Myths About Breast Cancer


What you don’t know CAN hurt you. Arm yourself with the facts. Here are common myths and misconceptions about breast cancer:

Myth: Only women get breast cancer.
Fact: Though far less common than in women, it is possible for men to develop breast cancer. In a study, it is estimated that 1,400 men will be diagnosed with breast cancer and approximately 400 will die.

Myth: Only women with a family history of breast cancer are at risk.
Fact: While a family history of breast cancer can mean that a woman is at higher than average risk of developing breast cancer, about 80% of women who get breast cancer have no known family history of the disease.

Myth: Breast cancer only affects older women.
Fact: While it’s true that the risk of breast cancer increases as a woman grow older, breast cancer can occur at any age. As a woman’s age increases, her risk of getting breast cancer also increases.

Myth: Breast cancer is a communicable disease (spreads by air, drinking from the same cup as someone else, etc.).
Fact: Breast cancer is the result of uncontrolled cell growth in your own body. Changes in one woman’s cells cannot affect the cells of another woman.

Myth: Finding a lump in your breast means you have breast cancer.
Fact: In general, 80% of lumps are caused by benign (non-cancerous) changes in the breast. It is still important for women to report any breast abnormality to their physician. Early detection always is the best form of prevention.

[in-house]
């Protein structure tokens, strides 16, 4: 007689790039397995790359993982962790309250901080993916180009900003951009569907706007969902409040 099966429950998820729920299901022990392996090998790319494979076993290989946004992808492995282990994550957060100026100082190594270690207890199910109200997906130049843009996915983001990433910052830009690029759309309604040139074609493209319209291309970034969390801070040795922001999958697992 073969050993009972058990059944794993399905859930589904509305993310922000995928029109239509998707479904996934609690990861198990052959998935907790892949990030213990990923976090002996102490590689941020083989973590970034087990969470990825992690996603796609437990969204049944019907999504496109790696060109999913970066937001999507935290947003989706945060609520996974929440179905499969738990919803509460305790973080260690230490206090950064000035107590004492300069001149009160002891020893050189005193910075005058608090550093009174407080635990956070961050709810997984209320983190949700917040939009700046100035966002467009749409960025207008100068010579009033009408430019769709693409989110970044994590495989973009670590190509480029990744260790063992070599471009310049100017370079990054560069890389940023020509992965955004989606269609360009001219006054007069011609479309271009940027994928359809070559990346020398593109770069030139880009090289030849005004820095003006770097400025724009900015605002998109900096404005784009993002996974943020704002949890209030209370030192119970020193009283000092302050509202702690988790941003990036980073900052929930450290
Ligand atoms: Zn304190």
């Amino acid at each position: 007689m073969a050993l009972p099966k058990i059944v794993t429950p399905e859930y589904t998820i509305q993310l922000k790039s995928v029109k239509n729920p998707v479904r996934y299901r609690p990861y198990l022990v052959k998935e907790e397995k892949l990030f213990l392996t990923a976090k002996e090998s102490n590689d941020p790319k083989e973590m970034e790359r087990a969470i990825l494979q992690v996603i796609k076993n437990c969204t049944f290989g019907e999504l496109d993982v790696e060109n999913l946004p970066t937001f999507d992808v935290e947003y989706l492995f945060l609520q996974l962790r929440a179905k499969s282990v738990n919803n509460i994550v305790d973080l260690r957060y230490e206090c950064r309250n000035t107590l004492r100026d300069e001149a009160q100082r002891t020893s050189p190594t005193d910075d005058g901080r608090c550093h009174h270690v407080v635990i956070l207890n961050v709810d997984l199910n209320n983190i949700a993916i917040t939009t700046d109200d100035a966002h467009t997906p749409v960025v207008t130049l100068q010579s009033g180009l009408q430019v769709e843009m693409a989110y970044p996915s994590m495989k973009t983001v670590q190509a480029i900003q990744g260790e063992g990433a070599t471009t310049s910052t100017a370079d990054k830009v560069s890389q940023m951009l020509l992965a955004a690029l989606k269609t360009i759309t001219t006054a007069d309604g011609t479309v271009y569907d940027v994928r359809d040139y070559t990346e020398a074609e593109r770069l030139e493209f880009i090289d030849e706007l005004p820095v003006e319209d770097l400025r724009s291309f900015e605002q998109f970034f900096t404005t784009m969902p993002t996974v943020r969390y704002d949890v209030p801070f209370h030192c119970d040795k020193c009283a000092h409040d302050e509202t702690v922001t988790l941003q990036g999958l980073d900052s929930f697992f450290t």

Myth: Using antiperspirants causes breast cancer.
Fact: There is no evidence that the active ingredient in antiperspirants or reducing perspiration from the underarm area influences breast cancer risk.

Myth: Coffee increases a woman’s risk of breast cancer.
Fact: Coffee does not cause breast cancer, and in several studies with rats, coffee has been shown to actually prevent cancer.

Myth: Birth control pills cause breast cancer.
Fact: Though oral contraceptives do contain small amounts of estrogen and progesterone (hormones often linked with increased risk over time), the amount of these hormones is too small to be associated with an increased risk of breast cancer

Myth: Mammography is 100% accurate in early breast cancer detection.
Fact: Mammography is the most accurate screening tool for best cancer. It is estimated that mammography detects 85% to 90% of all breast cancers. While the vast majority of abnormalities are detected by mammography, some are simply not detectable.